Australian Aboriginal art illustrates the Aboriginal dreamtime (Jukurrpa) explains the creation, law, religion and customs which is an integral part of the structure of aboriginal society. These Dreamtime Stories are told through dance, music, story telling and art.
In Papunya in 1971 traditional designs began to be transferred into acrylic on canvas to become what is now know as Aboriginal Art. This experiment resulted in the most exciting art movement of the century. Remaining true to tradition but expanding the form and colour palette, the artists have created a striking collection of modern art, which contains multiple layers of visual history and oral tradition. Individually the paintings are books that use iconography, colours and patterns to portray the landscape of the desert. To recognize most elements in central Australian painting the viewer must know the sight and the Dreaming depicted in the painting. They always refer to sights where mystical activity is believed to have occurred and where the ancestral power still remains. Aboriginal Artists employ a basic set of symbols such as dots, concentric circles and curved straight lines. All have multiple meanings depending on their context.
Aboriginal Art in the form of acrylic paintings are merely a new form of incorporating the classical elements of Aboriginal life, the state of a person’s relationship to those around him, to the land and to the Dreaming. Yet they also represent a new context of interaction between Indigenous and western societies. Through modern aboriginal art, the Aboriginal people are able to introduce and express their dreaming’s to the world so that it may continue.
THE MODERN ABORIGINAL ART MOVEMENT
The desert painting movement only began in 1971, with the stimulation of a local art teacher at Papunya, Geoff Bardon. He began to encourage the children to paint a mural on a school wall using geometric shapes and symbols. Some of the older men were watching from the distance and became intrigued. Upon coming closer, and with encouragement, they took over the task of painting and completed a traditional honey ant design over the whole surface. Within only a couple of months, this depressed desert community at Papunya had become infused with fervor to paint, as up to 20 artists began to cover every available scrap of masonite or board producing numerous paintings about their religious beliefs and land using, completely traditional symbols. Within a few years the paintings had developed to the point where artists were making completely articulated large abstract canvasses which stunned the ‘outside’ viewer.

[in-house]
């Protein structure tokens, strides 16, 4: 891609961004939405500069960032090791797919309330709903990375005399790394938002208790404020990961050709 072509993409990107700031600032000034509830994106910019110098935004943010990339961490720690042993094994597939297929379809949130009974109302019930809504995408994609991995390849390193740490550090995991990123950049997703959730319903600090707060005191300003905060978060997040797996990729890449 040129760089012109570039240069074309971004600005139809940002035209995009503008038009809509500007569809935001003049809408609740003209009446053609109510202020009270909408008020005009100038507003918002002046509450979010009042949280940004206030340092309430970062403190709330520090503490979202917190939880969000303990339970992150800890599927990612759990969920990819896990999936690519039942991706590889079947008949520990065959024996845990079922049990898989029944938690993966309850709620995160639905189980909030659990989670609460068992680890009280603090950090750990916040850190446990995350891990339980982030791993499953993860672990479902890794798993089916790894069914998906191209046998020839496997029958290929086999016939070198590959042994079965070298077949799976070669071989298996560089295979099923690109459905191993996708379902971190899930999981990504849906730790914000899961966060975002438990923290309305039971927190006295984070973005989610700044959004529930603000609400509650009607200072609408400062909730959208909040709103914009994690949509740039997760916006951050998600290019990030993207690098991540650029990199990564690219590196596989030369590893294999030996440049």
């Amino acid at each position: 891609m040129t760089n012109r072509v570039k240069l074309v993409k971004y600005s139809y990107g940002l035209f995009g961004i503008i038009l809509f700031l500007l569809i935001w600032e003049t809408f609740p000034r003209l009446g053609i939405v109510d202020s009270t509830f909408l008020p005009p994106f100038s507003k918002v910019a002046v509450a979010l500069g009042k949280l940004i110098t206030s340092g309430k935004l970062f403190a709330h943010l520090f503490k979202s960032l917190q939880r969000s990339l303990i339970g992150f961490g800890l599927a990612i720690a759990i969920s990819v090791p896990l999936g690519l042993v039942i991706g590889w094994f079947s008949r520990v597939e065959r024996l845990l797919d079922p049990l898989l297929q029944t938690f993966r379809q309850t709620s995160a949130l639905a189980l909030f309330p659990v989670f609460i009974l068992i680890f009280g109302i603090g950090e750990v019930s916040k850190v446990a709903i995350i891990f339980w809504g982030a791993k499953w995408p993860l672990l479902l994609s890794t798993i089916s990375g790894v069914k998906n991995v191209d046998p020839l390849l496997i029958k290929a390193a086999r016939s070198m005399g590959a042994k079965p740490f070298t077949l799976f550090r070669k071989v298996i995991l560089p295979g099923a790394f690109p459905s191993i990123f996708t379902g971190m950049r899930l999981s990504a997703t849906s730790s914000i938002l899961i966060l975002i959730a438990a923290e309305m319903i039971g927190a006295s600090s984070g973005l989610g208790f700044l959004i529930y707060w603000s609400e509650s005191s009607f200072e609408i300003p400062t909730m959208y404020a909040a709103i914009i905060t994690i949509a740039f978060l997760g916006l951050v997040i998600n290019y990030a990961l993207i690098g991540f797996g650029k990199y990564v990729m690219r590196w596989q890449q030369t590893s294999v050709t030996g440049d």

The modern paintings are for the most part motivated by a creative desire to communicate important truths of the dreaming. Dreaming refers to an individual’s or group’s set of beliefs or spirituality about the Dreamtime. The expression Dreamtime refers to the time of the creation of all things when Ancestor Spirits came to Earth in human and other forms and the land, the plants and animals were given their form as we know them today. These Spirits also established relationships between groups and individuals, (whether people or animals) and where they traveled across the land, or came to a halt, they created rivers, hills, etc., and there are often stories attached to these places.
Once their work was done, the Ancestor Spirits changed again; into animals or stars or hills or other objects. For Indigenous Australians, the past is still alive and vital today and will remain so into the future. The Ancestor Spirits and their powers have not gone, they are present in the forms into which they changed at the end of the ‘Dreamtime’ or ‘Dreaming’, as the stories tell.